Roll Call
Organization of Virginia State Troops


     With the impending crisis of more states jumping on the band wagon and joining the provisional Confederacy, the Federal Garrison at Harper's Ferry took what they could with them and burned what they could not. Virginia was moving against the arsenal to seize it and resistance there only meant capture and prison. After Virginia's choice to join her sister states of the south, it began to move swiftly in organizing the state volunteers now assembling there into regiments and brigades. By direction of the Governor, Major General Robert E. Lee assigned Colonel Thomas Jonathon Jackson to command at Harper's Ferry, Virginia for such a purpose.

     It had only been two weeks since the artillery had fired upon the ramparts of Fort Sumter and under the proper assumption that the Lincoln Government was not going to remain idle, Virginia began to mobilize and take up a defensive posture, prelude to a coming invasion of the state. Special Orders Number 7, Headquarter of the Virginia Forces was issued the following day assigning him command of the Federal Arsenal at the junction of the Potomac and Shenandoah Rivers. All materials of war were ordered to be gathered and shipped with all speed to the Richmond Armory.

     Assuming command on Monday the 29th of April, Colonel Jackson went straight to work occupying Loudon and Maryland Heights, fortifying both to meet a growing potential threat of a strong federal force moving south from the area of Chambersburg, Pennsylvania. Ten days after taking command the Virginia troops assembling in the Harper's Ferry region numbered in the low thousands, all were still green militia.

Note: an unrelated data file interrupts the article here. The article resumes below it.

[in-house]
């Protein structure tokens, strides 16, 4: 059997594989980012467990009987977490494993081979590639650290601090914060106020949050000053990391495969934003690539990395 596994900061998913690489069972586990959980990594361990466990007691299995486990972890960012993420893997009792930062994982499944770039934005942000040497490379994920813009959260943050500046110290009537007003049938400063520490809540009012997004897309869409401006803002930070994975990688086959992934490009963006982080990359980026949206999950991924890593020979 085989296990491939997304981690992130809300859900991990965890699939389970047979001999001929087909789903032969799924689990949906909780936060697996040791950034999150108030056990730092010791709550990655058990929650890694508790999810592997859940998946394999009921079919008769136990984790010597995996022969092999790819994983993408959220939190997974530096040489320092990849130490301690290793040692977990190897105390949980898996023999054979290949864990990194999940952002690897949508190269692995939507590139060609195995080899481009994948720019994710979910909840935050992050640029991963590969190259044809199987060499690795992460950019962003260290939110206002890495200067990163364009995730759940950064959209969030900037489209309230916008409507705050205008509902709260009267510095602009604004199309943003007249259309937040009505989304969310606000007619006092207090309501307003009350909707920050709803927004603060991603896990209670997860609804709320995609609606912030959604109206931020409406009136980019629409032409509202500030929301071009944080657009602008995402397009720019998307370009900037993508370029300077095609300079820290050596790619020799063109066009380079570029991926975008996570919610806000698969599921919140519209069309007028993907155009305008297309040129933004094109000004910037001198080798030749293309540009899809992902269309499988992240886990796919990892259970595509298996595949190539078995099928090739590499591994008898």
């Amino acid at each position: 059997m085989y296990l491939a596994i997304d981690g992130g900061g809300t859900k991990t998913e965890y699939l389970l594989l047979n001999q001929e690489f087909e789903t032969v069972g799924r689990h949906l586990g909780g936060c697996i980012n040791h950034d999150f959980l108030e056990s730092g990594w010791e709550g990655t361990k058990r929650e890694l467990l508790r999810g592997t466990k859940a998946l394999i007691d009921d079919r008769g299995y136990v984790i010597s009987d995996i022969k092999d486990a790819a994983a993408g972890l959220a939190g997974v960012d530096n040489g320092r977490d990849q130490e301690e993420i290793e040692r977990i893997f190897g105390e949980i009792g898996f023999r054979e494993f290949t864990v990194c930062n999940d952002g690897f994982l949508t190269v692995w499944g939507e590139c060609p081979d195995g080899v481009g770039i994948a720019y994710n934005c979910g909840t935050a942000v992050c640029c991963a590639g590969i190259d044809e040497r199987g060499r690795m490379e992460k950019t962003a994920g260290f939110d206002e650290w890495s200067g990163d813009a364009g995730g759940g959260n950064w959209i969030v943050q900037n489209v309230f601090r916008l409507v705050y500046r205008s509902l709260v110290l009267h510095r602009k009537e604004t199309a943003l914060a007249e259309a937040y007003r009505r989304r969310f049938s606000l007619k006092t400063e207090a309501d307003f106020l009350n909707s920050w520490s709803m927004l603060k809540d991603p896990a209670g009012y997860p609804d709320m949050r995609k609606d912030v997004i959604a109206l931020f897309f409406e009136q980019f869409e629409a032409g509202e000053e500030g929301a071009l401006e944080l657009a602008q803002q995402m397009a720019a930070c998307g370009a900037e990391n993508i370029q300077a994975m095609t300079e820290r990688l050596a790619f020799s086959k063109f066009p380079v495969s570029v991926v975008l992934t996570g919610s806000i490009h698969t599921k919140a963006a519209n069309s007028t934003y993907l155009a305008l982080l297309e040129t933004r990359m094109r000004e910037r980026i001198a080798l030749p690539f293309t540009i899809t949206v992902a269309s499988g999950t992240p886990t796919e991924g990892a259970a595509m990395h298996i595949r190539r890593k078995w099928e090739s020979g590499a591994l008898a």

There was grave concern from Richmond on fortifying the Maryland side of the river however, in that the state wished to maintain a defensive posture and not invite an attack. It was hoped that the border state would offer assistance to their cause and unless absolutely necessary, until that happened, Colonel Jackson was asked to withdraw from that side of the river.

     Ammunition and musket rifles in large quantity were being shipped to arm the growing numbers of troops occupying and fortifying the Ferry. The Maryland adjutant general's office likewise placed a large shipment of ordnance into the hands of Colonel Jackson that was bound for Baltimore from the Virginia Navy Yard but put to the task of defending his post.

     By the middle of May, the Confederacy in establishing its military hierarchy assigned newly commissioned Brigadier General Joseph Eggleston Johnston took command of the arsenal, relieving the colonel of his responsibilities there. The state of Virginia had done well to secure a vital location for making war against its northern aggressors and Johnston was now taking command by Presidential Orders.

     A new army was being formed in the northwestern part of the state that would later become the saving grace to the military strength opposing Washington from south of the Potomac River. Virginia had answered her call for volunteers and the armies were forming up for a lesson in warfare that neither side would find itself ready for.


Dan (Aldie) Daniel Moran
© 2003

Editors Note: Mr.Moran is a feature writer on the US-Civilwar.com writers staff. He may be contacted with your questions, ideas and requests at dmoran@us-civilwar.net